These women became unlikely outlaws. Their story couldn’t be more timely

The Janes
★★★★

When directors Tia Lessin and Emma Pildes started work on this emotional documentary in 2018, they probably never imagined the fight at the centre of the film – this historic fight for access to legal abortions – would again be an issue just four years later.

The Janes is the story of a group of Chicago women who established an underground network to provide women with low-cost abortions in the late 1960s and early ’70s, when the procedure was considered a felony homicide in Illinois. Even merely discussing abortion was a crime. There were, of course, people offering the procedure, but this was a risky – and prohibitively expensive – avenue.

The film opens with a woman recounting an abortion facilitated through the Chicago mafia. She called a number she’d been given, and was asked if she wanted a Cadillac, a Chevrolet or a Rolls-Royce. Cadillac was the cheapest, about $500, Chevy was about $700 and the Rolls-Royce was $1000, the woman says. This was at a time when the average monthly rent was $150. After paying, she was taken to a motel room, the procedure was done and she was left there, with another woman, bleeding, barely a word exchanged with the ‘provider’. And yet this woman was lucky compared to others.

Many hospitals at this time had dedicated septic abortion wards, for the sole purpose of treating women who had tried to self-manage abortions, or had been injured by underground providers. An obstetrician who worked at a large Chicago hospital at the time says the ward admitted between 15 and 20 patients every day, many with horrendous injuries.

Most of the women who formed The Janes had their own abortion experiences, and all came from other areas of activism such as the anti-war and civil rights movements, where they found themselves pushed aside by male leaders. Banding together to assist any woman in need, regardless of how much they could pay, they used one member’s phone number, with the simple instruction to call and ask for Jane, on posters and flyers. It was, says one Jane, an outrageous undertaking … travelling under the radar of the Chicago Mafia and the Chicago police department. A case where men underestimating women’s abilities worked very well for us.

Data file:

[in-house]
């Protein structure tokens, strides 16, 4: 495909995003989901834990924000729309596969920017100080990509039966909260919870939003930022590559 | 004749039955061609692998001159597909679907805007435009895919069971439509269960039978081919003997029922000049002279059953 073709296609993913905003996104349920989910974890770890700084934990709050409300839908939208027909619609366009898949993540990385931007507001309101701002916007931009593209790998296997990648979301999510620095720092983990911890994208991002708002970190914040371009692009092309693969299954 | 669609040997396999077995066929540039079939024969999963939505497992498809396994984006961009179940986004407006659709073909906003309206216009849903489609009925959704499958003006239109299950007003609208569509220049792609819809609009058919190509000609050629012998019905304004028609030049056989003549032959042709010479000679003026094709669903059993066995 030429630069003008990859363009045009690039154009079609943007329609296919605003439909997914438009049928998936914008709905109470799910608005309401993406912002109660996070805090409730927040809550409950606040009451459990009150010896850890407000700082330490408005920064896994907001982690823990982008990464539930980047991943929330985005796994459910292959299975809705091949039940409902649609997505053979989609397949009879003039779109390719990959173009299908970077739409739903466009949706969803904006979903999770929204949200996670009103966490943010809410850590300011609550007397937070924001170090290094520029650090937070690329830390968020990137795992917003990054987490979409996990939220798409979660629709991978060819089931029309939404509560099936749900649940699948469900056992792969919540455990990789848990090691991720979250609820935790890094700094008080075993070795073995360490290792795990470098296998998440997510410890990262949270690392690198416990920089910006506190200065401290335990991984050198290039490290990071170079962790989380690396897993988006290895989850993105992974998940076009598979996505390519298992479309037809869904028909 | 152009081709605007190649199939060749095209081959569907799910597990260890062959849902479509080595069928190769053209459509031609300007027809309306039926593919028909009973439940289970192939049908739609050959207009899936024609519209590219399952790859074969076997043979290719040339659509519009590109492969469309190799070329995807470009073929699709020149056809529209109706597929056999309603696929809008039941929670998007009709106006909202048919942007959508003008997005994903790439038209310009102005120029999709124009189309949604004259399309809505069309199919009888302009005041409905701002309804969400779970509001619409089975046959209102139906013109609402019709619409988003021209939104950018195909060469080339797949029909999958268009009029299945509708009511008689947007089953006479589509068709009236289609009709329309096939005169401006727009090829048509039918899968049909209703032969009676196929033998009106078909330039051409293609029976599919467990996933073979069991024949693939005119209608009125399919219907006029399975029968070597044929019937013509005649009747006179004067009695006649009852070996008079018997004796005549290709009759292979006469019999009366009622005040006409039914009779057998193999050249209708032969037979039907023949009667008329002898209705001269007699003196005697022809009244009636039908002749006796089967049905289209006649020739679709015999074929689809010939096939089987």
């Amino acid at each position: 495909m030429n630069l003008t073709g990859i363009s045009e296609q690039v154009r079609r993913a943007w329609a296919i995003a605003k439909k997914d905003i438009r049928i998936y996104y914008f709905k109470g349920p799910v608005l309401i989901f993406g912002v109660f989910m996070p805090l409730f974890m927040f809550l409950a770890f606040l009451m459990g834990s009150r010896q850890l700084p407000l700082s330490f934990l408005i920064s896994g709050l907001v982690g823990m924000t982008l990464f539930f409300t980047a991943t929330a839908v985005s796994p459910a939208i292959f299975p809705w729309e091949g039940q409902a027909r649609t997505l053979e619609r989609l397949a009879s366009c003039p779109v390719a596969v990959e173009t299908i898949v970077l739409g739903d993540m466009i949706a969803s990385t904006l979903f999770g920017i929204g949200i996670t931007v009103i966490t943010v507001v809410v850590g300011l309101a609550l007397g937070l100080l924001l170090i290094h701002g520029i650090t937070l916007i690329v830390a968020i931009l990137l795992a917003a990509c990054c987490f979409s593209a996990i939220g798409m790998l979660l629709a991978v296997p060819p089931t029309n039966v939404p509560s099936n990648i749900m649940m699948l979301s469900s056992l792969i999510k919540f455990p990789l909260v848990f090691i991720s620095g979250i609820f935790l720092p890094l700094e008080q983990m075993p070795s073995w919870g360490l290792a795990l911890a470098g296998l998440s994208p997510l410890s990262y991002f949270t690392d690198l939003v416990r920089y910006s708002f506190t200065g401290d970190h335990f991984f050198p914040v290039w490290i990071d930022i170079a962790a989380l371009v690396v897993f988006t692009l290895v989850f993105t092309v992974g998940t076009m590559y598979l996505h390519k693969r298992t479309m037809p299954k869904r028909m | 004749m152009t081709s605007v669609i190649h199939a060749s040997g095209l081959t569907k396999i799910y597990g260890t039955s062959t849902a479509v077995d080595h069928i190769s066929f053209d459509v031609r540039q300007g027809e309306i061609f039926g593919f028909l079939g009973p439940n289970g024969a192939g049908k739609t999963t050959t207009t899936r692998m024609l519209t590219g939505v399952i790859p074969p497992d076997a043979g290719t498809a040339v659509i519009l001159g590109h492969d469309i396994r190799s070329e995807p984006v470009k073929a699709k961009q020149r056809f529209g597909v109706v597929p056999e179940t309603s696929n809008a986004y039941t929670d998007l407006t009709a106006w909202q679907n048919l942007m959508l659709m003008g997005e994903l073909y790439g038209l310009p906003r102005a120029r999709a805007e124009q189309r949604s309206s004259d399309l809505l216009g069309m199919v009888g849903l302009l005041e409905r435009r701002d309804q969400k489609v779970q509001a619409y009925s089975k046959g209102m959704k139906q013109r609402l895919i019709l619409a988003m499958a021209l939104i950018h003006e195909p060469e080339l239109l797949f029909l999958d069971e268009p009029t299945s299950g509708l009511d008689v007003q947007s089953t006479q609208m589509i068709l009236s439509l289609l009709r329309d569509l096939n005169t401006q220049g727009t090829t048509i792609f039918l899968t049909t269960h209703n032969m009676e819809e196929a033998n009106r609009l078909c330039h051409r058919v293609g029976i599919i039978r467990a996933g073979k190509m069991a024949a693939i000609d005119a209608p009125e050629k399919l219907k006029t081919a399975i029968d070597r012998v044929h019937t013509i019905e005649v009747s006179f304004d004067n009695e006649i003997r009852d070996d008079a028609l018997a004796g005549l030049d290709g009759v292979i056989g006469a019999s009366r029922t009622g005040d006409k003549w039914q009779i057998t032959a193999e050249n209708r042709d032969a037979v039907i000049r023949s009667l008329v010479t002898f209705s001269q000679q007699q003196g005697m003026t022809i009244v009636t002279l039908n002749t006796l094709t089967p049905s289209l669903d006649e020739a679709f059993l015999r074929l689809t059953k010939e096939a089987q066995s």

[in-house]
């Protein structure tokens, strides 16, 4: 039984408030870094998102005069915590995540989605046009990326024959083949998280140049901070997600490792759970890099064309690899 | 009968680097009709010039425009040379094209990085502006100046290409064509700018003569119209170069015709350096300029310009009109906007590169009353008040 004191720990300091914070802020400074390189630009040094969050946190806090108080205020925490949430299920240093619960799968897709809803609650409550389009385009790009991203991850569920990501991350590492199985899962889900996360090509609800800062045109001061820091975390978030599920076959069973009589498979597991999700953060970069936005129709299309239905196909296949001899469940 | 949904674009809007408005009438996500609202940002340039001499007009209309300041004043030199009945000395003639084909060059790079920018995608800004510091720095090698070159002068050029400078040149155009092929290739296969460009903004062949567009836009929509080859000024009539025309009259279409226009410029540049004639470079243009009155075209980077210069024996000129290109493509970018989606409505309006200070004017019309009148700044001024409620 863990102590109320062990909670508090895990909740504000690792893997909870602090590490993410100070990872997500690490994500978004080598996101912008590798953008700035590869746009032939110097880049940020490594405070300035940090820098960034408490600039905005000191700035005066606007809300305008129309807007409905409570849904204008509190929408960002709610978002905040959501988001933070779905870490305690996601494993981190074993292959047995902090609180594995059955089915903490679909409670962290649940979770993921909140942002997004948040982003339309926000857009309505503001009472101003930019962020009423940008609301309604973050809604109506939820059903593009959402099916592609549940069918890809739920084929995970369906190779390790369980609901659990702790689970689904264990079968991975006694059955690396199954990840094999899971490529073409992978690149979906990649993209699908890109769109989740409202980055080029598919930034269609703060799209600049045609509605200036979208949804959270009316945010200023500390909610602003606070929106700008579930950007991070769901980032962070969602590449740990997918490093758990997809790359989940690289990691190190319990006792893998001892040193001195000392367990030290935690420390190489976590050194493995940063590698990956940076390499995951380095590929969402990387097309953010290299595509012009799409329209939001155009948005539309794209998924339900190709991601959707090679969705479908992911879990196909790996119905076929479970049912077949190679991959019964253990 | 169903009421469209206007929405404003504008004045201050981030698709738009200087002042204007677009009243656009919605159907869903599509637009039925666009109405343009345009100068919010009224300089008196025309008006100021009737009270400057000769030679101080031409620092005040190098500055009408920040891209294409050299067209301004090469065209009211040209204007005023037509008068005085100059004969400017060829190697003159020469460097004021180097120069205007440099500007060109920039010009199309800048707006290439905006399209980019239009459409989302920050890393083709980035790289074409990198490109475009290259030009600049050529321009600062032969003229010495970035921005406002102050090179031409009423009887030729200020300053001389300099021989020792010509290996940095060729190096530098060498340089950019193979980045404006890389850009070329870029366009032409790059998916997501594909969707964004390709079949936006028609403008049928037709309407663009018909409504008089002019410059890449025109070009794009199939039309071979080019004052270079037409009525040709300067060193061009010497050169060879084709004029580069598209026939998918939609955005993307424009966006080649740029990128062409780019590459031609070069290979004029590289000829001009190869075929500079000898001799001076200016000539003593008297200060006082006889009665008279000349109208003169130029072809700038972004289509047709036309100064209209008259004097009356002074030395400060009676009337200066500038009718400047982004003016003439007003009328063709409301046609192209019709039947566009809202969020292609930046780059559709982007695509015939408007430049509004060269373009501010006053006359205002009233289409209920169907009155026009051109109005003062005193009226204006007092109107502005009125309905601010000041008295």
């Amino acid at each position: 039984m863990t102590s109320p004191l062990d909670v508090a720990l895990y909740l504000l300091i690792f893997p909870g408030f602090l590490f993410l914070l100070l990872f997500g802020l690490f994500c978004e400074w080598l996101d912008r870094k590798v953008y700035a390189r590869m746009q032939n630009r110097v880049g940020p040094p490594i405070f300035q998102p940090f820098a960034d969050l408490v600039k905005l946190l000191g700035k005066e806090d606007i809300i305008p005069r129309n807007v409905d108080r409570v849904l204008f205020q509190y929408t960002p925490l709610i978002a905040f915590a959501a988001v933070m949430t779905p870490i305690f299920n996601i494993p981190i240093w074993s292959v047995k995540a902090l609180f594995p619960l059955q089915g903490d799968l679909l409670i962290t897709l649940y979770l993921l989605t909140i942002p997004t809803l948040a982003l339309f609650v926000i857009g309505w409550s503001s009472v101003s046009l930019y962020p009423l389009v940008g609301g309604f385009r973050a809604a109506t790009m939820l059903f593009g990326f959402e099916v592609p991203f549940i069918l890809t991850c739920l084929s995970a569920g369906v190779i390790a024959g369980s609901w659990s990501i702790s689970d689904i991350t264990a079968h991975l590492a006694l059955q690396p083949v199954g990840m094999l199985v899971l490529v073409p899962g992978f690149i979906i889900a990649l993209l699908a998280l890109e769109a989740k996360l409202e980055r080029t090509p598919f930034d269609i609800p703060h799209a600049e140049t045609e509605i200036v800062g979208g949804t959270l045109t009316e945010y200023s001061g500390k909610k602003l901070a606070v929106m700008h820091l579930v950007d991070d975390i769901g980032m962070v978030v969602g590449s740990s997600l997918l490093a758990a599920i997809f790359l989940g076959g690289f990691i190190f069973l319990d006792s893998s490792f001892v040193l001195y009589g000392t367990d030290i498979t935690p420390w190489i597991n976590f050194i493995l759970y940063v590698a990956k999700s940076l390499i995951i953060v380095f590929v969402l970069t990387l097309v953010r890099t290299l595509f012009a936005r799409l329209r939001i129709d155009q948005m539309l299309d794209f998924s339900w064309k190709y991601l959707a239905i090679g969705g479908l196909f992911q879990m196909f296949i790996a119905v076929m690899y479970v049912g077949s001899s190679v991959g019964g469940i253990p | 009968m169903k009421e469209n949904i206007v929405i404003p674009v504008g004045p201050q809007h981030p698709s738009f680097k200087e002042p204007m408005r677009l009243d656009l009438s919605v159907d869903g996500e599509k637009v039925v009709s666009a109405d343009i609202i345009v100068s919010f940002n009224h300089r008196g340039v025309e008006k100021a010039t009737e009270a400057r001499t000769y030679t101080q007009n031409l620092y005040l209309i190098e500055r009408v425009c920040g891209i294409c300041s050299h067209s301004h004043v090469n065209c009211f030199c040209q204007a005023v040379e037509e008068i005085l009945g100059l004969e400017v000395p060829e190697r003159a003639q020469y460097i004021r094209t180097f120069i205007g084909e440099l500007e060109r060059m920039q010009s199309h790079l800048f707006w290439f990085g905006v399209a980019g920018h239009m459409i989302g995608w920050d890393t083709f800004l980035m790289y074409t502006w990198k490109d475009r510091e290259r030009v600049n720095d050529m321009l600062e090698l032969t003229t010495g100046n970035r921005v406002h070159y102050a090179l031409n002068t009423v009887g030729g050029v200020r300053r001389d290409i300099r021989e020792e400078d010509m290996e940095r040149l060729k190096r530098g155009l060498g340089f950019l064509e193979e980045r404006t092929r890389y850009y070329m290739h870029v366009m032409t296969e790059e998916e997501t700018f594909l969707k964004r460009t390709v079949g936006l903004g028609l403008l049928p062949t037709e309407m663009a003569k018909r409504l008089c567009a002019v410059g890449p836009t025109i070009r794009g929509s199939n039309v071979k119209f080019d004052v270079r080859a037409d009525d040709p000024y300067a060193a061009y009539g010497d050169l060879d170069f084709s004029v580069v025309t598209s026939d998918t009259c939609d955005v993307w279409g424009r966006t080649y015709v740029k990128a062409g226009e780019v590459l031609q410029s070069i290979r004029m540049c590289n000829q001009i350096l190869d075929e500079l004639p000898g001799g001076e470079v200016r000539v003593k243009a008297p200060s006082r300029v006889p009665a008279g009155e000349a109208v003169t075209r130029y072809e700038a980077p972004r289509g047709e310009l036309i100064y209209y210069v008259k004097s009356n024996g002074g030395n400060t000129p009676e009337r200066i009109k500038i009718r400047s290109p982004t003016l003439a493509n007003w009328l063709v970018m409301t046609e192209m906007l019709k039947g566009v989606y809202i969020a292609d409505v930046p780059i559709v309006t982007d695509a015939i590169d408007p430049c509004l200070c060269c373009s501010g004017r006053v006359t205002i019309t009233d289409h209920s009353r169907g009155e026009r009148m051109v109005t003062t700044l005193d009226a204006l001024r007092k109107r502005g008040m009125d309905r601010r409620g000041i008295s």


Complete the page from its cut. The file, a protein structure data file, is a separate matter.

Knowledge of Jane spread through word of mouth, leaflets and ads in alternative papers, and soon the women, who had a sophisticated system (code names, safe houses, even on-site babysitting for clients) were soon providing abortions, first by sympathetic male doctors, and then themselves, to several women a day.

Their clients – the details of many still written down on index cards with notes such as has no money, father is a cop and terrified – totalled more than 11,000 by the time they were raided by police in 1972. Facing 110 years in prison each, these unlikely outlaws were saved by defence attorney Jo-Anne Wolfson, who managed to stall for time until the Roe v. Wade ruling progressed through the Supreme Court; the timing of the raid was fortuitous.

Even if you’re well versed in the history of Roe v. Wade, this film will likely shock you. Especially given that half a century later, the cultural, religious and political war over abortion still rages. As one Jane says of the Roe v. Wade decision: We were thrilled – and we thought it was over.

The Janes is now streaming on Binge.

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